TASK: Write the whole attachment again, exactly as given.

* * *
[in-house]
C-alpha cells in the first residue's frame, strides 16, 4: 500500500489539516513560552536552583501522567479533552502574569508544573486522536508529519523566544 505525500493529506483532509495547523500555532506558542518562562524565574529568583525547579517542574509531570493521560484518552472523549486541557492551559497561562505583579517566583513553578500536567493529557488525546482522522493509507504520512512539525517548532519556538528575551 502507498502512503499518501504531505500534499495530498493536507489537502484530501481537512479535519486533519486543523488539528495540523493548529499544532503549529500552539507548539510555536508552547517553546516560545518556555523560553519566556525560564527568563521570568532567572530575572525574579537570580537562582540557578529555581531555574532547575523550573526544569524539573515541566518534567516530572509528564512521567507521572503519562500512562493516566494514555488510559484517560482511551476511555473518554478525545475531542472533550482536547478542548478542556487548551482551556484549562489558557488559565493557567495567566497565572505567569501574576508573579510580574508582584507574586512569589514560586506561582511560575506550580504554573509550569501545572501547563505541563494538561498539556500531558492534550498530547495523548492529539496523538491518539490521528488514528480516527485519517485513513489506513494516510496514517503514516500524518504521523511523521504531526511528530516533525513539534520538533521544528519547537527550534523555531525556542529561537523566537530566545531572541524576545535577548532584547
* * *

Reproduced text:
[in-house]
C-alpha cells in the first residue's frame, strides 16, 4: 500500500489539516513560552536552583501522567479533552502574569508544573486522536508529519523566544 505525500493529506483532509495547523500555532506558542518562562524565574529568583525547579517542574509531570493521560484518552472523549486541557492551559497561562505583579517566583513553578500536567493529557488525546482522522493509507504520512512539525517548532519556538528575551 502507498502512503499518501504531505500534499495530498493536507489537502484530501481537512479535519486533519486543523488539528495540523493548529499544532503549529500552539507548539510555536508552547517553546516560545518556555523560553519566556525560564527568563521570568532567572530575572525574579537570580537562582540557578529555581531555574532547575523550573526544569524539573515541566518534567516530572509528564512521567507521572503519562500512562493516566494514555488510559484517560482511551476511555473518554478525545475531542472533550482536547478542548478542556487548551482551556484549562489558557488559565493557567495567566497565572505567569501574576508573579510580574508582584507574586512569589514560586506561582511560575506550580504554573509550569501545572501547563505541563494538561498539556500531558492534550498530547495523548492529539496523538491518539490521528488514528480516527485519517485513513489506513494516510496514517503514516500524518504521523511523521504531526511528530516533525513539534520538533521544528519547537527550534523555531525556542529561537523566537530566545531572541524576545535577548532584547